Netanyahu’s 2015: A whirlwind of wins and losses

Between the election in which he prevailed for a fourth term and the Iran deal, the prime minister has had his hands full this year.

PM Benjamin Netanyahu (photo credit: JPOST STAFF,REUTERS)
PM Benjamin Netanyahu
(photo credit: JPOST STAFF,REUTERS)
After winning a crucial vote in the Knesset in September on the natural gas issue, Prime Minister Benjamin Netanyahu took the podium and, after acknowledging there were still more obstacles before the contentious deal is finalized, said, “When I want something, I achieve it.”
That’s quite a statement. It reflects, depending on one’s own personal opinion of the prime minister, either supreme confidence or supreme arrogance.
But is it true? Does it hold up to a “fact check”? Did Netanyahu, indeed, achieve what he wanted in 2015? The New York Times, in an analysis last week of the recent Spanish election and what it means for Europe, quoted a European analyst as saying that with its economic and refugee problems – coupled with a growth of populist parties that are splintering the European political scene – 2015 turned out to be an annus horribilis (horrible year) for the continent.
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How about Netanyahu? Was 2015 his annus horribilis? Or was it the polar opposite, an annus mirabilis (wonderful year)? Actually, it was neither. Things are not binary. One doesn’t generally have a good year or a bad year, an annus horribilis or an annus mirabilis; but rather something between the two – an annus medietas.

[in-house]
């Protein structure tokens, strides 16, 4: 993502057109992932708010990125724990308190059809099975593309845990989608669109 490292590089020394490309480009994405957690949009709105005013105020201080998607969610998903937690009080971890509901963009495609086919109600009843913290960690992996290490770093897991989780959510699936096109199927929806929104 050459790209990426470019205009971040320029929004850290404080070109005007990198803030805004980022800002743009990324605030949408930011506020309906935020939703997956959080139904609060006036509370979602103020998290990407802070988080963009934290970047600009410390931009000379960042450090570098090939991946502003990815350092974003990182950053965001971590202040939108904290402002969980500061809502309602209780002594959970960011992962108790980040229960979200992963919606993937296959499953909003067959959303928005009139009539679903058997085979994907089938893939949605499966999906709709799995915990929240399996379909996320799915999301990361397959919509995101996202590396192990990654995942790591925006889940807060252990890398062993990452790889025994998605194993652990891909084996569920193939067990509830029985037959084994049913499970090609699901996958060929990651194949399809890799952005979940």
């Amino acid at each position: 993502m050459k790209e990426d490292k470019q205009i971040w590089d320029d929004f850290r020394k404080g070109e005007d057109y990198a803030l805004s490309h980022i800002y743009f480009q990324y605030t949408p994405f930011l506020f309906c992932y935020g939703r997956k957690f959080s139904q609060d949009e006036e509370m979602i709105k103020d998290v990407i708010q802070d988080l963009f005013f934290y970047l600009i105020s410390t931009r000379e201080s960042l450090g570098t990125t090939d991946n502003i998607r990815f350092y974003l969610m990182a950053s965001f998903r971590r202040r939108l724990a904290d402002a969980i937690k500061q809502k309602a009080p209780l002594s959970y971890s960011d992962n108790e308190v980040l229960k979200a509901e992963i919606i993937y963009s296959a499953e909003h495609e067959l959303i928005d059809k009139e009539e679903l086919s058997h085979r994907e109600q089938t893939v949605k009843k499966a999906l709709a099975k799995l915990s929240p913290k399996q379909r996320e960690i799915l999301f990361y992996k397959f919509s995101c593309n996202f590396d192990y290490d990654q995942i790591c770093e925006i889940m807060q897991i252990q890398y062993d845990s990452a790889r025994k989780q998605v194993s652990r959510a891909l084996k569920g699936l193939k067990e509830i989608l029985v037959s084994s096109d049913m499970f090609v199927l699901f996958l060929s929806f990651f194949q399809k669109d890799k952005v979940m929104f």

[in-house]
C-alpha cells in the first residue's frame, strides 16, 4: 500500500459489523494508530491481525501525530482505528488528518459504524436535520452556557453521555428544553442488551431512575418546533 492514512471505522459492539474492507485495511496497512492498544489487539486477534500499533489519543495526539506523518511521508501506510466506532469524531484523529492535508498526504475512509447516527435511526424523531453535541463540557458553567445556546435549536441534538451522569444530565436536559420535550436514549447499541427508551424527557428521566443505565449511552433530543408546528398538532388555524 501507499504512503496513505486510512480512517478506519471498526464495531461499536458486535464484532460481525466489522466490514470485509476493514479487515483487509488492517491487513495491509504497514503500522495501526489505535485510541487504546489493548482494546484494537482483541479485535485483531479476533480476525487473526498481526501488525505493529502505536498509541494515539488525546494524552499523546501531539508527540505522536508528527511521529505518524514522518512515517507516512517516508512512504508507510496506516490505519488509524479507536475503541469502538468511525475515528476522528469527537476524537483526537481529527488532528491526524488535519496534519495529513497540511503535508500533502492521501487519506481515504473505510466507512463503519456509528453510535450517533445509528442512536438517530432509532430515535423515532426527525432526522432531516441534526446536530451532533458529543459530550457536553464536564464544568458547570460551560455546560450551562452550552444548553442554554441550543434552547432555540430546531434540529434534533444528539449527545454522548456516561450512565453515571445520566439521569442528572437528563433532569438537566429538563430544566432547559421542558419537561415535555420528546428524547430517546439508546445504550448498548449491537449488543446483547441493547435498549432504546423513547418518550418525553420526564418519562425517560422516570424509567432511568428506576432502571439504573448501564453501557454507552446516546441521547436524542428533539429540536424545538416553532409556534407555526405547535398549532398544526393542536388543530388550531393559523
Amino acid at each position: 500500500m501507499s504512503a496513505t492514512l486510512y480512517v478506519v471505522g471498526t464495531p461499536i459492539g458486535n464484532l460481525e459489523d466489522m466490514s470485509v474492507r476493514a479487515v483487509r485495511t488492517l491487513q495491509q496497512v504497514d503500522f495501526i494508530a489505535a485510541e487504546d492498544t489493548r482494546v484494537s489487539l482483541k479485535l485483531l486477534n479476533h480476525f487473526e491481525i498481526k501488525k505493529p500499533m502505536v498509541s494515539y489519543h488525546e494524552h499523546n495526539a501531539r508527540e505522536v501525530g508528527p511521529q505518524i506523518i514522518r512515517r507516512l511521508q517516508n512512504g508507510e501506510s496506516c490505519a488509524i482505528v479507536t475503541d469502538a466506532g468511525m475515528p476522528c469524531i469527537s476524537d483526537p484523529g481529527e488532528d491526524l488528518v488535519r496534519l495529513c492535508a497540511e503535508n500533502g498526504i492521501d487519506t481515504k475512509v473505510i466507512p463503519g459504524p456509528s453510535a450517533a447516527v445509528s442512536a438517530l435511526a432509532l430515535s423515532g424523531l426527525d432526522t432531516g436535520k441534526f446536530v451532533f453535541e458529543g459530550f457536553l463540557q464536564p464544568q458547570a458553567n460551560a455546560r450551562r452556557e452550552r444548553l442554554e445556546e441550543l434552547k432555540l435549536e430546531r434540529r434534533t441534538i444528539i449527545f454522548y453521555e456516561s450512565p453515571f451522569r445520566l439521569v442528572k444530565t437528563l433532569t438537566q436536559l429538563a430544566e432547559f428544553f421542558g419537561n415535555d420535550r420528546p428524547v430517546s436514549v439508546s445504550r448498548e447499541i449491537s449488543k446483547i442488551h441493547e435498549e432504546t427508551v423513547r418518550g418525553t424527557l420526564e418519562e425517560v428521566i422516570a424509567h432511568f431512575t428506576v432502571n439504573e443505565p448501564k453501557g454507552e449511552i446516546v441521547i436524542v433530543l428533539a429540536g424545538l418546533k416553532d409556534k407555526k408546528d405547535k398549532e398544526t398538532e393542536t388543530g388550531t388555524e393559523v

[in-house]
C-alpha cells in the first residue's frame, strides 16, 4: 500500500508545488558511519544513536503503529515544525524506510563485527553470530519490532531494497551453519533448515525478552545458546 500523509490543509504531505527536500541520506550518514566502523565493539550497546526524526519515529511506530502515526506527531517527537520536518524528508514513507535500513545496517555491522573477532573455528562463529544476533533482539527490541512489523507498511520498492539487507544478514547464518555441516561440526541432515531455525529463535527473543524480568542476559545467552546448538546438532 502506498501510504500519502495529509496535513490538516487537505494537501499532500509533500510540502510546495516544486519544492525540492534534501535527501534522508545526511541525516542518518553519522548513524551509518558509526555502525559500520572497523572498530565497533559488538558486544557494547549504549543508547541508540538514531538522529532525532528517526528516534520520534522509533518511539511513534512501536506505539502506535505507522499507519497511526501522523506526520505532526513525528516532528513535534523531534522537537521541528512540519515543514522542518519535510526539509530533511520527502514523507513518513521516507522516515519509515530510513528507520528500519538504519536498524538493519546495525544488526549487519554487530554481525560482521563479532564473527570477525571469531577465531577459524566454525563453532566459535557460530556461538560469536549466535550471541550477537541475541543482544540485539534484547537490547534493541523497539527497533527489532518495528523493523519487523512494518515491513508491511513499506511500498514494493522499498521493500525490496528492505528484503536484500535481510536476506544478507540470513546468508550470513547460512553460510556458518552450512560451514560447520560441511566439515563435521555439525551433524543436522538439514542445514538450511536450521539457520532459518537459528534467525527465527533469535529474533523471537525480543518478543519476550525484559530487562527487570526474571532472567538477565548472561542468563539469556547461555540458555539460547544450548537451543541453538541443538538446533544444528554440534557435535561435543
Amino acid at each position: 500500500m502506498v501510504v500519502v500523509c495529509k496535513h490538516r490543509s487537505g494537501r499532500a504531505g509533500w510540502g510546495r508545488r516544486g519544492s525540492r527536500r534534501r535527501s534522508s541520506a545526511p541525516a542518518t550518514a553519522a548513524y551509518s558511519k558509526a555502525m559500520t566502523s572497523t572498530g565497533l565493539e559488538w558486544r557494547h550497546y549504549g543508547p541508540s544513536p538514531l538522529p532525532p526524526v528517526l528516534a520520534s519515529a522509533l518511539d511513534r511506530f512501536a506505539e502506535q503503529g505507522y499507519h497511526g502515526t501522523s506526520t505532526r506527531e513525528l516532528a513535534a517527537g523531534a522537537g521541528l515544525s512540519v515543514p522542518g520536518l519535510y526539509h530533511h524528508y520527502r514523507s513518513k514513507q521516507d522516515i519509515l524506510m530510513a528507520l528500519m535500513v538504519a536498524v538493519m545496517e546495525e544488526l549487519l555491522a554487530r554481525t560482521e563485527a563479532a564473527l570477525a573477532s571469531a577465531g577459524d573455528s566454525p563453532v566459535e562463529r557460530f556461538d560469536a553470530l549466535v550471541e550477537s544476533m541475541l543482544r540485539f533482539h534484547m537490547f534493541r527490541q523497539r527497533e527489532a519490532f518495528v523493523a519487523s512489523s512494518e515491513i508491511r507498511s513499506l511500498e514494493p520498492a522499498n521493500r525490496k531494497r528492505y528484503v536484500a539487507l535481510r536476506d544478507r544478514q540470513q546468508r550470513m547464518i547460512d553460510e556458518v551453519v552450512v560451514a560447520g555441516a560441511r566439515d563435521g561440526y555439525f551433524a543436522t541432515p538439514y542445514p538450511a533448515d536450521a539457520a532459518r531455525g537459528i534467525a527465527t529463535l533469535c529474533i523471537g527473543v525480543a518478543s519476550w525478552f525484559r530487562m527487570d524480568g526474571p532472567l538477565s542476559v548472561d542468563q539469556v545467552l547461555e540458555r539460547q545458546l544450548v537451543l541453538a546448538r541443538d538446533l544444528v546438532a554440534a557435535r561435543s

And the same is obviously true of most world leaders.
They don’t either win all their battles or lose them all; achieve everything, or nothing. Rather there is a middle ground, and that is where Netanyahu resided for much of the year.
To a certain degree, Netanyahu’s year was encapsulated in the March election and its coalition-forming aftermath: he both won and then lost. That was a recurring theme for Netanyahu, both winning and losing, losing and winning, on the same issue.
Netanyahu’s reelection was, by any reckoning, a great political victory for an Israeli politician without peer.
Up until the last days of the campaign he was getting beaten in the polls, the atmosphere in the country was one of everything falling apart, and – therefore – a need for change at the top.
But the country – which went to sleep on election night with exit polls showing a virtual tie between the Likud and the Zionist Union – woke up the next March morning with a surprise: not a narrow victory by one party or the other, but with a veritable landslide. Instead of the 22 or 23 seats predicted in the polls, the prime minister won 30 to the Zionist Union’s 24, a net gain of 12 seats for the Likud from the previous election in 2013.
Netanyahu called an early election in December 2014 as his coalition with Avigdor Liberman, Tzipi Livni, Yair Lapid and Naftali Bennett proved unworkable. Too many people and parties pulling in too many directions, and nobody listening to him. He called an election saying the coalition was ungovernable, and that he needed to be voted back into office with a stronger hand.
Netanyahu opted to shuffle the deck, gambling that he would not only be reelected, but he would be given a coalition better able to govern.